Setting small targets and achieving them is one way we create consistency in our routines to help us hit our most desired goals. The secret to this is to not make that first goal too big, but just beyond your current reach.

In my case, setting a personal record for deadlift last week without even meaning to was what made me want to race back to the gym this week.

Next, find a way to get a personal breakthrough. Set small goals and accomplish them. Start with 500 words a day, not the goal to write a book. After you've done that for two months and it's officially a habit (studies say it takes 66 days on average, not 21, to create a habit), then you can start thinking bigger.

While writing my most recent book, I started losing motivation to finish it once I was about two-thirds done. I would block out an hour or two to write and then I would just waste that time. So I took a tip from Neil Fiore, expert on the psychology of procrastination and author of The Now Habit, and gave myself small rewards every time I sat down to write. For me, this was a $10 coffee smoothie at the end of each writing time. It got me through that final hump by rewiring my brain to embrace the thing I was avoiding as something to actually look forward to.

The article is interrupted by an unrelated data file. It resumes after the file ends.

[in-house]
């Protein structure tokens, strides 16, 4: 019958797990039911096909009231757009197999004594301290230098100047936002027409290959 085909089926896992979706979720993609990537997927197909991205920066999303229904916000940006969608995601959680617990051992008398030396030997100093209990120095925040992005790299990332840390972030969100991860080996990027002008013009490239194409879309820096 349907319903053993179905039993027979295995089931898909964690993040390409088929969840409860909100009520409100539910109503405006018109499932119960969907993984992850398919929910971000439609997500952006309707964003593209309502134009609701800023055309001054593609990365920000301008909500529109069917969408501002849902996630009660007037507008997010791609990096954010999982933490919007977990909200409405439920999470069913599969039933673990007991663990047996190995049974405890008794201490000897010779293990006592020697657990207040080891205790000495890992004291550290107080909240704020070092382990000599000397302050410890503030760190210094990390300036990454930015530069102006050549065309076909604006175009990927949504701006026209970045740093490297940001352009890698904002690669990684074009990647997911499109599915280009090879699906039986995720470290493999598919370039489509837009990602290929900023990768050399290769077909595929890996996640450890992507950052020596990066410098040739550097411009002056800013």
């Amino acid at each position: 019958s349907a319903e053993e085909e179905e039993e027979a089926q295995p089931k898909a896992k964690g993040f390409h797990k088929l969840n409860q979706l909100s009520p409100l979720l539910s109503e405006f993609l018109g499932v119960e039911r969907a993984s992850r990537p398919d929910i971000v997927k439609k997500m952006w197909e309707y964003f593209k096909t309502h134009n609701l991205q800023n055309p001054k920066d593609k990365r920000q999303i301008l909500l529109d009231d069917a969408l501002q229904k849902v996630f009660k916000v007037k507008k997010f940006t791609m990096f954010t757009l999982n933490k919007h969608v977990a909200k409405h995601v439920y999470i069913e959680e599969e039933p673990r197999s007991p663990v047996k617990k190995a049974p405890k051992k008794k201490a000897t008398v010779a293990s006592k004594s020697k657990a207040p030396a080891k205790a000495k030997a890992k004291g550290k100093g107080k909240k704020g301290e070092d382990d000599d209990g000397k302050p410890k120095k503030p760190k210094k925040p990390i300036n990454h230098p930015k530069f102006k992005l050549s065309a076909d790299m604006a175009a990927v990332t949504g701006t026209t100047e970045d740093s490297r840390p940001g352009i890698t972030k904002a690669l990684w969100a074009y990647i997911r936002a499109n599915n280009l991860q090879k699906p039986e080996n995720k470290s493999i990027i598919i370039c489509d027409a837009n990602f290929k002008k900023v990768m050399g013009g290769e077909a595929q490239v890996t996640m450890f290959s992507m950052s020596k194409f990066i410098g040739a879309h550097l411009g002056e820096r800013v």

Exercise: Set a tiny goal, like writing 10 minutes a day, and celebrate every time you hit that goal. After a week of consistency, increase to 15 minutes. And so on. Remember to reward yourself.

3. Ask for help

When in doubt, ask someone who's done what you want to do. Hire a coach. Ask a friend. Read a blog. Listen to a podcast. Find teachers and mentors. Invite them to coffee or lunch. Ask them smart questions that you can't read the answers to on their blog or in their books.

I've done this in almost every area of my life, including health and fitness, as well as business and even writing. In some cases, I pay these people. In others, we swap services. And in others, it's just an informal mentoring relationship.

The point is if you want to achieve greatness, you have to surround yourself with great people. When you can't talk with them personally, become a student from afar. Copy what they do and become their case study, giving them all the credit for your success.

If you want to achieve greatness, you have to surround yourself with great people.

Jeff Goins

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Exercise: Take someone's advice (from a book, podcast, or blog post) and email them about it, telling them how they helped you. This is the secret to getting influencers to pay attention to you. Make them look good by doing what they say. Demonstrate that it works.